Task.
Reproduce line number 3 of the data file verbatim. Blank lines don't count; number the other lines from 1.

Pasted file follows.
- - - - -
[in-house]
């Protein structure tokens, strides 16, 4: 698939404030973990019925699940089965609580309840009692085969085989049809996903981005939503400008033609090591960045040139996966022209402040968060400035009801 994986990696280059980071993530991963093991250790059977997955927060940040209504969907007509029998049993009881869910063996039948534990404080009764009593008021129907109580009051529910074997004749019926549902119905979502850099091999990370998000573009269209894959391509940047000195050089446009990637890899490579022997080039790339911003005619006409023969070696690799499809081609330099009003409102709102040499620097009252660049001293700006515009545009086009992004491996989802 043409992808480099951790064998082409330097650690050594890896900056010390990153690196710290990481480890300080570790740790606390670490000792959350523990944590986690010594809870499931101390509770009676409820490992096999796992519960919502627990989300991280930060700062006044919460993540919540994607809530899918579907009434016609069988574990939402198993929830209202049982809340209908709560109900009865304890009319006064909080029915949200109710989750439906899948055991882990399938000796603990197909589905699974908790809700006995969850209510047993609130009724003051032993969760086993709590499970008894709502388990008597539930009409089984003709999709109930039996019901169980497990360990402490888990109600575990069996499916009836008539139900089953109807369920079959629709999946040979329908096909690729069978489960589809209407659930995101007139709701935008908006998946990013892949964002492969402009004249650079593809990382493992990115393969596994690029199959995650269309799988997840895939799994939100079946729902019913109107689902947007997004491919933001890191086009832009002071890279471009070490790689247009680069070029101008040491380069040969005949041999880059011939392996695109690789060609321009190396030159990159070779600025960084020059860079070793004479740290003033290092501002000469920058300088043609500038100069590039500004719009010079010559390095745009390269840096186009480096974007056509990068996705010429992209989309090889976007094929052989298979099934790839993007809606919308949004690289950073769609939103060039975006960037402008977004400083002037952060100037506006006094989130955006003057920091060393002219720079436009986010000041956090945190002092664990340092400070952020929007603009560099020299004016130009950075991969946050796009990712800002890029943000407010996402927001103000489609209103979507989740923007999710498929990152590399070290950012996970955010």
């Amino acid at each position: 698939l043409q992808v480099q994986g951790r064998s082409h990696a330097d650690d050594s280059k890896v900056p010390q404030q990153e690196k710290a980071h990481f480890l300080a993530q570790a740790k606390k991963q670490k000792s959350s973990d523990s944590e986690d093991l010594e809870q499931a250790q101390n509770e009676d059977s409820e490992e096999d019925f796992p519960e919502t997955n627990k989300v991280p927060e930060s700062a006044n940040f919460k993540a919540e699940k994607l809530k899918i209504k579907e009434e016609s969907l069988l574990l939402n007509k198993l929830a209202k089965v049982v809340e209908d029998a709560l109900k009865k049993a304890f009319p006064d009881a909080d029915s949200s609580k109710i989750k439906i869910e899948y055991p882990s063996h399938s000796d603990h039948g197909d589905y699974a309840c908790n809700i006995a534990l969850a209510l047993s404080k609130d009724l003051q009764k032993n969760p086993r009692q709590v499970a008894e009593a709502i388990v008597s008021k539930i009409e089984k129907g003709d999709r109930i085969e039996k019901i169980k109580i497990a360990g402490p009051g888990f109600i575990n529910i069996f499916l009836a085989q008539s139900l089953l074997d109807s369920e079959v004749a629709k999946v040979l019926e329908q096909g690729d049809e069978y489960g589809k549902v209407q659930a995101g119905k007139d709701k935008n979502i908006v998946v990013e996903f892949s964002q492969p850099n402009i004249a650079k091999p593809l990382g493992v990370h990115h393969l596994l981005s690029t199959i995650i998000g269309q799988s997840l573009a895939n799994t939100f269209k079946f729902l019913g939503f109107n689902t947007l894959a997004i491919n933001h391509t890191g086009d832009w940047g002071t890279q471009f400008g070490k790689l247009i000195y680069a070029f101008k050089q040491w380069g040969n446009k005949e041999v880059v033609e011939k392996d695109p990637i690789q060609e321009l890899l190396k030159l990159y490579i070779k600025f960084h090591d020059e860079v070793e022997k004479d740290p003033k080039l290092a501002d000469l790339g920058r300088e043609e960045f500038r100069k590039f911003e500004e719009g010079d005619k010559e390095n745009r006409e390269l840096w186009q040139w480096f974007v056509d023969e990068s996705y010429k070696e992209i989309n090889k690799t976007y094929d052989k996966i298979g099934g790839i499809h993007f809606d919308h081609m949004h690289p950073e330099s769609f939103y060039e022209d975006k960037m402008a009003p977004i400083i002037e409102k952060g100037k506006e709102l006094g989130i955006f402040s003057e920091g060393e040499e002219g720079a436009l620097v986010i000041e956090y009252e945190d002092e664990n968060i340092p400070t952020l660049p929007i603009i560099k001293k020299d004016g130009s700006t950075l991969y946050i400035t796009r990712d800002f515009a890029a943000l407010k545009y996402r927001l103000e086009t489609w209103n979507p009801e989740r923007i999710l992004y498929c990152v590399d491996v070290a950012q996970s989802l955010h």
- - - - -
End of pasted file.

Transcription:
């Amino acid at each position: 698939l043409q992808v480099q994986g951790r064998s082409h990696a330097d650690d050594s280059k890896v900056p010390q404030q990153e690196k710290a980071h990481f480890l300080a993530q570790a740790k606390k991963q670490k000792s959350s973990d523990s944590e986690d093991l010594e809870q499931a250790q101390n509770e009676d059977s409820e490992e096999d019925f796992p519960e919502t997955n627990k989300v991280p927060e930060s700062a006044n940040f919460k993540a919540e699940k994607l809530k899918i209504k579907e009434e016609s969907l069988l574990l939402n007509k198993l929830a209202k089965v049982v809340e209908d029998a709560l109900k009865k049993a304890f009319p006064d009881a909080d029915s949200s609580k109710i989750k439906i869910e899948y055991p882990s063996h399938s000796d603990h039948g197909d589905y699974a309840c908790n809700i006995a534990l969850a209510l047993s404080k609130d009724l003051q009764k032993n969760p086993r009692q709590v499970a008894e009593a709502i388990v008597s008021k539930i009409e089984k129907g003709d999709r109930i085969e039996k019901i169980k109580i497990a360990g402490p009051g888990f109600i575990n529910i069996f499916l009836a085989q008539s139900l089953l074997d109807s369920e079959v004749a629709k999946v040979l019926e329908q096909g690729d049809e069978y489960g589809k549902v209407q659930a995101g119905k007139d709701k935008n979502i908006v998946v990013e996903f892949s964002q492969p850099n402009i004249a650079k091999p593809l990382g493992v990370h990115h393969l596994l981005s690029t199959i995650i998000g269309q799988s997840l573009a895939n799994t939100f269209k079946f729902l019913g939503f109107n689902t947007l894959a997004i491919n933001h391509t890191g086009d832009w940047g002071t890279q471009f400008g070490k790689l247009i000195y680069a070029f101008k050089q040491w380069g040969n446009k005949e041999v880059v033609e011939k392996d695109p990637i690789q060609e321009l890899l190396k030159l990159y490579i070779k600025f960084h090591d020059e860079v070793e022997k004479d740290p003033k080039l290092a501002d000469l790339g920058r300088e043609e960045f500038r100069k590039f911003e500004e719009g010079d005619k010559e390095n745009r006409e390269l840096w186009q040139w480096f974007v056509d023969e990068s996705y010429k070696e992209i989309n090889k690799t976007y094929d052989k996966i298979g099934g790839i499809h993007f809606d919308h081609m949004h690289p950073e330099s769609f939103y060039e022209d975006k960037m402008a009003p977004i400083i002037e409102k952060g100037k506006e709102l006094g989130i955006f402040s003057e920091g060393e040499e002219g720079a436009l620097v986010i000041e956090y009252e945190d002092e664990n968060i340092p400070t952020l660049p929007i603009i560099k001293k020299d004016g130009s700006t950075l991969y946050i400035t796009r990712d800002f515009a890029a943000l407010k545009y996402r927001l103000e086009t489609w209103n979507p009801e989740r923007i999710l992004y498929c990152v590399d491996v070290a950012q996970s989802l955010h």